The Glucommander has been extensively studied and accepted as a standardized treatment method applicable to a wide variety of conditions in adults, including ketoacidosis, hyperosmolar non ketotic states, gastroparesis, gastroenteritis, pancreatitis, peri- and post-operative glucose management, steroids-induced hyperglycemia, labor, sepsis, and for establishing the degree of insulin sensitivity.5 It is a simple, safe, and effective method of achieving glycemic control, and has been shown to obviate the need for variable schedule glucose management, wasted IVF from multiple fluid bag changes, and prolonged hospital and intensive care unit stays, all associated with higher costs. However, there is limited information regarding its use in the pediatric population. We now report our experience with the Glucommander in the management of pediatric DKA, compared to the outcomes achieved using a two-bag protocol. We hypothesized that use of the Glucommander in children would achieve the same advantages seen in adults. We compared time required to achieve glycemic control, time required to correct acidosis, total intravenous insulin requirement, and hospital and PICU length of stay using the Glucommander with outcomes achieved using a two-bag, manually titrated method of insulin infusion.
A retrospective chart review was conducted of all new-onset or existing type I diabetic children admitted to the pediatric intensive care unit (PICU) between January 2004 and October 2006 with DKA. The children ranged in age from 2-18 years (mean 12 years). Parameters for assessment were determined prior to chart review. Basic demographics, including race, gender, age at presentation, and age at diagnosis of type 1 diabetes, were noted (Table 1). The starting points for analysis were the blood glucose and serum bicarbonate values obtained at presentation to our facility, even for children transported from outlying emergency rooms who had already received insulin and fluids.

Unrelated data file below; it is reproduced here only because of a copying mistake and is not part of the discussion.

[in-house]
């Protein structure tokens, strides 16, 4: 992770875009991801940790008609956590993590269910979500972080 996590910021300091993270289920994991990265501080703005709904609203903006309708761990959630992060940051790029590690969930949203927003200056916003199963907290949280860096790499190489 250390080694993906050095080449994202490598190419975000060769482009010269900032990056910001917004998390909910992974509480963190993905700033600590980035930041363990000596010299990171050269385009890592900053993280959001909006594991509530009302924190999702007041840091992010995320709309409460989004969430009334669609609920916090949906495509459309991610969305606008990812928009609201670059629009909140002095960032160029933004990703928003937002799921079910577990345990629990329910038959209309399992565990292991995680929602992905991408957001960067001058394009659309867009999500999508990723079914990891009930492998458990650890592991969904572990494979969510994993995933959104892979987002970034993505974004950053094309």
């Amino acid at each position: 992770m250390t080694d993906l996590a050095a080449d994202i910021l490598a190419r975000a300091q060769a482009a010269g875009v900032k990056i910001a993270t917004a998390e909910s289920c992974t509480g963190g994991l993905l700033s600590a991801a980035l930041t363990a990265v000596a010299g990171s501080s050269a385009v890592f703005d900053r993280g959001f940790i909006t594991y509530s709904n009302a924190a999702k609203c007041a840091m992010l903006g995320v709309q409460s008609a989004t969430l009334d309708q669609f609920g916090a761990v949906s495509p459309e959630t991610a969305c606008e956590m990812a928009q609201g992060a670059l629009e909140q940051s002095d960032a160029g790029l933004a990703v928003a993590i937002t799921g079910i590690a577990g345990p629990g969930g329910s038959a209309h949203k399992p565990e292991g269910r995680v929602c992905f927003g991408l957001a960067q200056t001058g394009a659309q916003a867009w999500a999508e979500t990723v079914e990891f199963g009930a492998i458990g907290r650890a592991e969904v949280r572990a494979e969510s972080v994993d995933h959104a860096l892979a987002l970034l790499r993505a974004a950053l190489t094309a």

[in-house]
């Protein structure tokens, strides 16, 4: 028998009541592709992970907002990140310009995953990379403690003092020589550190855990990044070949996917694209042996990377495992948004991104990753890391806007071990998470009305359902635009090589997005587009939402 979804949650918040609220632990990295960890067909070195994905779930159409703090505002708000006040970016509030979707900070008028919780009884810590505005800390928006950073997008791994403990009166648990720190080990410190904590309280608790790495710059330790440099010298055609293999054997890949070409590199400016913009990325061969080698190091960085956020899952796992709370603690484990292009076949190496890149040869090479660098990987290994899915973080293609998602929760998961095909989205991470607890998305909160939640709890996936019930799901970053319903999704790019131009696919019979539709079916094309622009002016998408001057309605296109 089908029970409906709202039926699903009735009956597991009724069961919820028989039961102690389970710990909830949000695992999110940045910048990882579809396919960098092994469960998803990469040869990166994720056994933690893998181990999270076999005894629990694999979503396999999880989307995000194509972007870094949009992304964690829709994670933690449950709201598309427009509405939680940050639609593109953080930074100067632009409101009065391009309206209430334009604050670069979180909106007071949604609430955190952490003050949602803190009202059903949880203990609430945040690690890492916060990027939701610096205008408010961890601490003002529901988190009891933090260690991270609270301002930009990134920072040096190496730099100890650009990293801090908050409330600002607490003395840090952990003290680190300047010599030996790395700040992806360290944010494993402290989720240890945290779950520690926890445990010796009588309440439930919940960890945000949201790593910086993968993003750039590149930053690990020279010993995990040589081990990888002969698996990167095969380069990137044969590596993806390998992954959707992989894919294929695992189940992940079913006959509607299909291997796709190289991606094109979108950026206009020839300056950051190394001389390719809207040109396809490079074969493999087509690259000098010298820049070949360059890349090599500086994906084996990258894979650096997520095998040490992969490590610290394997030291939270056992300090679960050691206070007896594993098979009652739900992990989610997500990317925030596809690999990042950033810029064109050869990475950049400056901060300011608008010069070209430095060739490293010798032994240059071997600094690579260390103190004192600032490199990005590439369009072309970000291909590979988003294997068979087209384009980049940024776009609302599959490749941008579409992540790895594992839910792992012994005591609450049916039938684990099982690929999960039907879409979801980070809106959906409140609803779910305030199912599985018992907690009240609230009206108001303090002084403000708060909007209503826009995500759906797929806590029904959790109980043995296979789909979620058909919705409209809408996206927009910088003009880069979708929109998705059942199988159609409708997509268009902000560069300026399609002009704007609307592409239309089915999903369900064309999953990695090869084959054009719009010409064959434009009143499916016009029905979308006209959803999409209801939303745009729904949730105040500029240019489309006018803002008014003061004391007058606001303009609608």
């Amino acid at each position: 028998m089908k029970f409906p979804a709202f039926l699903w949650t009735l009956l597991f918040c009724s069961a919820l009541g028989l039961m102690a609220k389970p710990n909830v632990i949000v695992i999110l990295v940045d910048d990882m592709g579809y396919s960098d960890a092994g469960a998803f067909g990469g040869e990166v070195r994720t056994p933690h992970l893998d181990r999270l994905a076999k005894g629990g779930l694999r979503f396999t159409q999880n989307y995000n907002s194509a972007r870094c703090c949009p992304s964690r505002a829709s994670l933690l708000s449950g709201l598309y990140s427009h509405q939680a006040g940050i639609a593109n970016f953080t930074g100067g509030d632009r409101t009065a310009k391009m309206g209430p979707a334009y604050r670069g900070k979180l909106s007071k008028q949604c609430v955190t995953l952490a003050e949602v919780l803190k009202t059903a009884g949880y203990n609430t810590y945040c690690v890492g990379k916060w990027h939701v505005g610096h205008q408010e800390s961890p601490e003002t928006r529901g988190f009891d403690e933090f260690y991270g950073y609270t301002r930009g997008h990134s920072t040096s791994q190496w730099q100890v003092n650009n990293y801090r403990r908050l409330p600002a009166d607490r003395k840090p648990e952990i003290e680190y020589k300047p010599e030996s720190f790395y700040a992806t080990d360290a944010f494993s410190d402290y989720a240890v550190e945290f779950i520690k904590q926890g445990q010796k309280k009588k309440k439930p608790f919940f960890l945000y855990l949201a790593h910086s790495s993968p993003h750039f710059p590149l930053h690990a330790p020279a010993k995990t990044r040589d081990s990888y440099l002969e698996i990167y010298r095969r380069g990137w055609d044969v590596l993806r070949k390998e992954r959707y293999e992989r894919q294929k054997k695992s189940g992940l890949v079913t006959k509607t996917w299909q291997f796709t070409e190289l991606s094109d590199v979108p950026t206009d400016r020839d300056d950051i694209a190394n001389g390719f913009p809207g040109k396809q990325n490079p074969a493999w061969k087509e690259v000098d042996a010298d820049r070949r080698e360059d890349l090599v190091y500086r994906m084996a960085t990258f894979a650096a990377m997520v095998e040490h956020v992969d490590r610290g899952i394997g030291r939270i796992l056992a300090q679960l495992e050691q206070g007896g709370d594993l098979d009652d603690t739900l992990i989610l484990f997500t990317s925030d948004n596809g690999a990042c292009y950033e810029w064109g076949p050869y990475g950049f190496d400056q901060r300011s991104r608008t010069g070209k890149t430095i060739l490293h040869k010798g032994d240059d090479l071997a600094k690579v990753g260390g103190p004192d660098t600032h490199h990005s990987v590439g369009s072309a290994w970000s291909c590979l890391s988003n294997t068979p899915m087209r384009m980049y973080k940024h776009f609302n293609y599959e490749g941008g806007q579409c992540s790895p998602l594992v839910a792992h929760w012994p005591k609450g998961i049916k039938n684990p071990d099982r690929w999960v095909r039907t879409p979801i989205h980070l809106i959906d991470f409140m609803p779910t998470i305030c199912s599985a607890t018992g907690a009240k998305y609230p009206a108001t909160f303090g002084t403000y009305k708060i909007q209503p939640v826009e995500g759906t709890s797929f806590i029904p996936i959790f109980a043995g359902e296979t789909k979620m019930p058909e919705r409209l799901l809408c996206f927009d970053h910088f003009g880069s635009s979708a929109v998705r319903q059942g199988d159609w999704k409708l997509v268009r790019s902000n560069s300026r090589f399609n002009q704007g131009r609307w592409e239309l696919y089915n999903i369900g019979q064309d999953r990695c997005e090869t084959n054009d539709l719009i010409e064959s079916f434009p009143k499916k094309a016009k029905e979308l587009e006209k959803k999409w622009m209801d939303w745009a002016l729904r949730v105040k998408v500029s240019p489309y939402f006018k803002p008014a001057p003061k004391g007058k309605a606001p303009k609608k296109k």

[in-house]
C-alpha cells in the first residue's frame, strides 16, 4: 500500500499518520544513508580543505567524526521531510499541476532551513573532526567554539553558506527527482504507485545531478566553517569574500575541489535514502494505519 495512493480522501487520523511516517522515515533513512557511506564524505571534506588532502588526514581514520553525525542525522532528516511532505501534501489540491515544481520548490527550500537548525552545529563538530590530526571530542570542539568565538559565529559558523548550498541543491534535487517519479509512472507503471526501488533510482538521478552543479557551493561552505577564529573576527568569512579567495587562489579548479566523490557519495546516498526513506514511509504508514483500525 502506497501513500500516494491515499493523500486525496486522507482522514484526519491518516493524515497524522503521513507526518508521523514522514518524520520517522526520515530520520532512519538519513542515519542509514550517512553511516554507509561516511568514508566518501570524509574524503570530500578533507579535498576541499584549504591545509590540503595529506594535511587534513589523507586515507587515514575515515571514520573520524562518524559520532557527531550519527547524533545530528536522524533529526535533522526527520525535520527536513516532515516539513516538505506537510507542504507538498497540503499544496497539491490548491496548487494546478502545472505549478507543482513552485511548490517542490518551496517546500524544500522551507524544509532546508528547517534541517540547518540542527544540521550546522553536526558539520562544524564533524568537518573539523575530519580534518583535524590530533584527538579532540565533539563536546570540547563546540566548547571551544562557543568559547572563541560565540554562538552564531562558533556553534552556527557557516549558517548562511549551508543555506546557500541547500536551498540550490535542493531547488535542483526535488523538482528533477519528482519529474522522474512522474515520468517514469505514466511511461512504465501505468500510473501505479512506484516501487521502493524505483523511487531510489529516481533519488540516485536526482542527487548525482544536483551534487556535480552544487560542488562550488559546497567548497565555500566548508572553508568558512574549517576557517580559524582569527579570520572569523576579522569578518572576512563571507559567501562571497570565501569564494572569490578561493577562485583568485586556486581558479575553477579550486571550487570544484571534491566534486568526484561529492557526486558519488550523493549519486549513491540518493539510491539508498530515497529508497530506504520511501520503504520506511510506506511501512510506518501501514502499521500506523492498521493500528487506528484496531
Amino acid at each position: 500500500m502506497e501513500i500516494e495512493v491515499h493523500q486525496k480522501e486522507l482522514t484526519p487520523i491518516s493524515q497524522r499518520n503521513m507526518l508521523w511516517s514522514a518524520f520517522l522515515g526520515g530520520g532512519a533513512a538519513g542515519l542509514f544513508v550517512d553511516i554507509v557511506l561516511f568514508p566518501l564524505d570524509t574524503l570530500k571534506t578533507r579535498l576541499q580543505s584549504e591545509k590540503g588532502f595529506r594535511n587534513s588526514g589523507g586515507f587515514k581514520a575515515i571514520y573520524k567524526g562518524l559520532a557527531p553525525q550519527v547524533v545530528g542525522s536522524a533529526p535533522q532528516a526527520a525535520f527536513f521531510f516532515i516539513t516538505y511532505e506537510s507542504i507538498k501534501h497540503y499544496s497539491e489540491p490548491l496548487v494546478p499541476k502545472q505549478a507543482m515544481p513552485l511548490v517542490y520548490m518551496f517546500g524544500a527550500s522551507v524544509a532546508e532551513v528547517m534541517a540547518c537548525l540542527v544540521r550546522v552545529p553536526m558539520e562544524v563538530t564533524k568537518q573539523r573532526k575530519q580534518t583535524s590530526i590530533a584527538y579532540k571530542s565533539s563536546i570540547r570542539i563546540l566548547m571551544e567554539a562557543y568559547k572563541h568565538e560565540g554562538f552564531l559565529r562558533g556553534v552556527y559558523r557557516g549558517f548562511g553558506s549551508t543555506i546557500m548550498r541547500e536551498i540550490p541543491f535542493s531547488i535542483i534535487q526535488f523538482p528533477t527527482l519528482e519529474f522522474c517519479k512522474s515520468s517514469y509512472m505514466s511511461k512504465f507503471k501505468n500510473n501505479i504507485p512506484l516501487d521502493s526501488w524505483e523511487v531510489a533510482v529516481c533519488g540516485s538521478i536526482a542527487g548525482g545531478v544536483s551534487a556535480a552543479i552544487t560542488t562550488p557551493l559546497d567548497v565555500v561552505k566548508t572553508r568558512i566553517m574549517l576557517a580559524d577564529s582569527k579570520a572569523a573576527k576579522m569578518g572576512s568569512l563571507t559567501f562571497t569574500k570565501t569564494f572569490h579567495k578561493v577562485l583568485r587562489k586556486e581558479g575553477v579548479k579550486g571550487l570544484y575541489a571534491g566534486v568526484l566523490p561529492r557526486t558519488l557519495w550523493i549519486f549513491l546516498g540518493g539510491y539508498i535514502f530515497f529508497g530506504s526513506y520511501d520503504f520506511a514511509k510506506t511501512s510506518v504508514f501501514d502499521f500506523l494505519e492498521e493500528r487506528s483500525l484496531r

Number of hours to glycemic control, defined by first blood glucose level <200 mg/dl, and correction of acidosis, defined by first serum bicarbonate >16 mmol/l, were recorded. The number of intravenous insulin units per kilogram per hour was evaluated, as well as total hospital and PICU length of stay in hours. Any subcutaneous insulin administration of any insulin type, whether administered simultaneously with intravenous infusion or not, was not included in the total number of insulin units received. Admissions were also reviewed for two major complications: inadvertent hypoglycemia, defined as blood glucose less than 40 mg/dl, or cerebral edema.
Of 90 identified charts, three were excluded from the study because the patient’s condition was effectively managed with only subcutaneous rather than intravenous insulin infusion. Of the 87 patient charts selected for review, 65 had been managed using the Glucommander and 22 had been managed using the two-bag method. A subset of six children had experienced multiple admissions for DKA, and had been managed with both methods of insulin infusion over the time period selected. These children represented a unique opportunity to compare outcomes in the absence of confounding demographic factors. The Glucommander was introduced into our hospital in the adult endocrine service several years ago as the standard for managing hyperglycemic conditions. Based on their success the pediatric endocrine service revised the adult protocols for use in the pediatric patient and began its use in the Children’s Hospital. The Glucommander gradually evolved as the protocol of choice in our unit over the time period selected for review a!: the pediatric intensive care and emergency room teams became more familiar with it. Informed consent for use of the Glucommander was not obtained for any child, because the basis for its use is still intravenous insulin infusion, and did not require deviation from the recommended standard of care for management of DKA. This study then compared the group of children treated since the introduction of the Glucommander protocol with a group of patients treated with the two-bag method which had been the protocol of choice prior to the introduction of the Glucommander.